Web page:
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Address Transition Detection-Based Unclocked BICMOS Memory Design

IP.com Disclosure Number: IPCOM000102027D
Original Publication Date: 1990-Oct-01
Included in the Prior Art Database: 2005-Mar-17
Document File: 5 page(s) / 129K

Publishing Venue

IBM

Related People

Isihara, K: AUTHOR [+2]

Abstract

This article relates to a BICMOS L1 cache chip for a mainframe system. The conventional gated or clocked design approach to implement the bit-line precharging technique, which is used to speed up the differential sensing of the bit-line pairs during a read operation and also to prevent the write recovery problem, can largely compromise the performance benefits derived from the technique. The reason is that the memory clock skew must be included in the total read access and write time. The desire to eliminate this clock skew and address set-up time penalty associated with the clocked design approach prompted a new approach.

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Address Transition Detection-Based Unclocked BICMOS Memory Design

       This article relates to a BICMOS L1 cache chip for a
mainframe system.  The conventional gated or clocked design approach
to implement the bit-line precharging technique, which is used to
speed up the differential sensing of the bit-line pairs during a read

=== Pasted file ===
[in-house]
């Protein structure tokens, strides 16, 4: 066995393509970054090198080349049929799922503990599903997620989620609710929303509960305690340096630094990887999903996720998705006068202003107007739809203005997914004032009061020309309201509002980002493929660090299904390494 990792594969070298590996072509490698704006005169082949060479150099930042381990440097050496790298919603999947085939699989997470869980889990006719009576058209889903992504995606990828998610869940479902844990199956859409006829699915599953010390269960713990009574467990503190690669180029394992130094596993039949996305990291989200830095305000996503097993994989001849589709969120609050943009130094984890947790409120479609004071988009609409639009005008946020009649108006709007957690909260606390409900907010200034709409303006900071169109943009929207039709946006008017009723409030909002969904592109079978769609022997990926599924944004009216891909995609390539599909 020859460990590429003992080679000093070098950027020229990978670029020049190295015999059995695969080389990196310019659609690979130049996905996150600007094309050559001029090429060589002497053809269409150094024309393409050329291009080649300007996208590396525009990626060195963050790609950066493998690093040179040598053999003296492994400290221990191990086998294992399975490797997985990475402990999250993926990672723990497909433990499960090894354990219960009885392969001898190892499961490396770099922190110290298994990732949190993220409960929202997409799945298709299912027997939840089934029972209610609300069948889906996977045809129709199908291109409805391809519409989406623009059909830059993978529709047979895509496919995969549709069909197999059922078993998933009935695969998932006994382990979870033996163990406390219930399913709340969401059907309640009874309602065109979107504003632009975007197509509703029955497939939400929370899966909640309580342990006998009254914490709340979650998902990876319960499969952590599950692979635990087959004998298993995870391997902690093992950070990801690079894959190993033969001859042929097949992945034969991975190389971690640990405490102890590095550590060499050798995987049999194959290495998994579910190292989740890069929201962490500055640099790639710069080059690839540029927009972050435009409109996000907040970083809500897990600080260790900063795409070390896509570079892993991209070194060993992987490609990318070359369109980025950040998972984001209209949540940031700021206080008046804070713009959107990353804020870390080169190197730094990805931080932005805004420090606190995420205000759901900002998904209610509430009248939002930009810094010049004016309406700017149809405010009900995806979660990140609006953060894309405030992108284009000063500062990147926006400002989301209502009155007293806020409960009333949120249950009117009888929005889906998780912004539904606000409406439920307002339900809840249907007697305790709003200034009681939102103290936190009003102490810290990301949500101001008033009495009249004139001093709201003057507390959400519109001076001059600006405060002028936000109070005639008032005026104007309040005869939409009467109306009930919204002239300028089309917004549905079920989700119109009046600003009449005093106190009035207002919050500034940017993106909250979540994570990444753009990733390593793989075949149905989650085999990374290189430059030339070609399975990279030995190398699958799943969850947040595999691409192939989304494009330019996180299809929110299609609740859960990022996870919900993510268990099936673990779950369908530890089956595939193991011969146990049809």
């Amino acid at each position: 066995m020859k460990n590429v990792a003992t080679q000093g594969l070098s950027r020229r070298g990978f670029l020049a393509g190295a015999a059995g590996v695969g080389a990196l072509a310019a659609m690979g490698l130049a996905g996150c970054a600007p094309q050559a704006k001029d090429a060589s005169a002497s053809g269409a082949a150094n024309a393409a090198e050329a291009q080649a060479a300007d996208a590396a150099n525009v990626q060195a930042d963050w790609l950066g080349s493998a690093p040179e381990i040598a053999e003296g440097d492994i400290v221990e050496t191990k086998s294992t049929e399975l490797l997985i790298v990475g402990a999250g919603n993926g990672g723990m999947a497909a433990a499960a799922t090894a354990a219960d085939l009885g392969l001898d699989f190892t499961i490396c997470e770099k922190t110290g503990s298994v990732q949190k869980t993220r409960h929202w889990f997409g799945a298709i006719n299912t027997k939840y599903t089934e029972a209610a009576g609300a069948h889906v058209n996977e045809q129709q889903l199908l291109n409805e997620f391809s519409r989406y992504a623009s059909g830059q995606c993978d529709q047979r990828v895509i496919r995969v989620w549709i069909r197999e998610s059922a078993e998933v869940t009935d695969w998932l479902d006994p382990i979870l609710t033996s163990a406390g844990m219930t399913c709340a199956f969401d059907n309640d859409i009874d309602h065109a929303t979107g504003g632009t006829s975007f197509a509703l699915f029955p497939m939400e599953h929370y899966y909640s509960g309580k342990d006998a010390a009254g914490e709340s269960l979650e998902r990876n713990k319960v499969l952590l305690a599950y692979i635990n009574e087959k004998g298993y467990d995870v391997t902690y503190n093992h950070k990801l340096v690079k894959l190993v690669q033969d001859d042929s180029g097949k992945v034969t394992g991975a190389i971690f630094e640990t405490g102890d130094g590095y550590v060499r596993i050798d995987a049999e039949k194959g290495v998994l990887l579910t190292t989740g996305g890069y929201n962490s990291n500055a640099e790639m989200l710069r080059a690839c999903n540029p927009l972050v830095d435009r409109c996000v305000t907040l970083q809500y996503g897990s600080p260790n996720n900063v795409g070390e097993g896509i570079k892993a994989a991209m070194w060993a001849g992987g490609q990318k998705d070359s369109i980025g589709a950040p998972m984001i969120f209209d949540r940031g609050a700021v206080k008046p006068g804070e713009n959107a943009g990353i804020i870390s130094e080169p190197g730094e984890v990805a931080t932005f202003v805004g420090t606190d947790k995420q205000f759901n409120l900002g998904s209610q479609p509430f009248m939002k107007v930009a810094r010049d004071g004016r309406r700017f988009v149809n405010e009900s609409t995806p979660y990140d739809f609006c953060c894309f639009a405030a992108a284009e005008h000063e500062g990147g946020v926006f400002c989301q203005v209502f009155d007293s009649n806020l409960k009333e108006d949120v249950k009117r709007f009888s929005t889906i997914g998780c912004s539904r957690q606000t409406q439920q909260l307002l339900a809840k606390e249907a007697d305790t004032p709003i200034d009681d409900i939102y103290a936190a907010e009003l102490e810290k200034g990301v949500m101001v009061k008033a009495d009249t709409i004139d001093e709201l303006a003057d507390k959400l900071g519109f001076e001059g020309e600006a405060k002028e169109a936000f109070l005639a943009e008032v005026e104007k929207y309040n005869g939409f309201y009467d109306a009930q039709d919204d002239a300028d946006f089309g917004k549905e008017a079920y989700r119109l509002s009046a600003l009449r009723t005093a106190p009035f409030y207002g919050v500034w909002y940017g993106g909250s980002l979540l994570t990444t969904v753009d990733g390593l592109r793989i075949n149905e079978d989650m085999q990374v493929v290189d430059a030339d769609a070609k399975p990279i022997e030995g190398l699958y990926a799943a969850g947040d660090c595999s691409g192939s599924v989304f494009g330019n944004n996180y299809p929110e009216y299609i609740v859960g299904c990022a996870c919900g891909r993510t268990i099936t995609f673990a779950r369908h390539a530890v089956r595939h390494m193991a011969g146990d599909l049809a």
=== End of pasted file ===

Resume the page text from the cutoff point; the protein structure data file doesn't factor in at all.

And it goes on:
operation and also to prevent the write recovery problem, can largely
compromise the performance benefits derived from the technique.  The
reason is that the memory clock skew must be included in the total
read access and write time.  The desire to eliminate this clock skew
and address set-up time penalty associated with the clocked design
approach prompted a new approach.

      The clocked BICMOS cache design has two operational modes.
When the array clock is HIGH, the in-phase and out-of-phase outputs
of all the word address and bit address receivers are forced HIGH.
This results in the entire array being in the standby (deselected)
mode.  When the array clock is LOW, the chip can operate in the
read/write mode. Fig. 1 illustrates a clocked address receiver.
                               Fig. 1

      When the CLK is HIGH, the G output of the address gate is HIGH.
Since it is emitter-dotted with the output of the address receiver
circuit, the output of the receiver is HIGH regardless of the logical
state of the AX input.  The receiver output will respond to the input
only when the CLK is LOW.

      This clocked design approach permits the deselected array to be
precharged when the array clock is HIGH and to be read or written
when the clock is LOW.  The reason for the bit line precharging is to
speed up the differential sensing of the bit line pair during read
and to diminish the write recovery problem.
Fig. 2 - Bit Line Pair Waveform For The Clocked BICMOS Chip
Fig. 3 - Bit Line Pair Waveform For The Unclocked ECL Chip

      The above two sets of waveforms (Figs. 2 and 3) show that, in
practice, the differential sensing of the bit line pair is faster for
the clocked design than the unclocked one.

      As illustrated in Fig. 1, the address receiver circuit does not
respond to the address input until the CLK transitions from HIGH to
LOW.  Consequently, the clock skew must be included in the total read
access and write time of the cache chip.

      The clocked design approach to accomplish bit line precharging
can be counterproductive due to clock skew delay penalty associated
with this approach.  The answer is to eliminate the clock skew
dependency by using the unclocked design approach while not forsaking
the bit line precharge capability.

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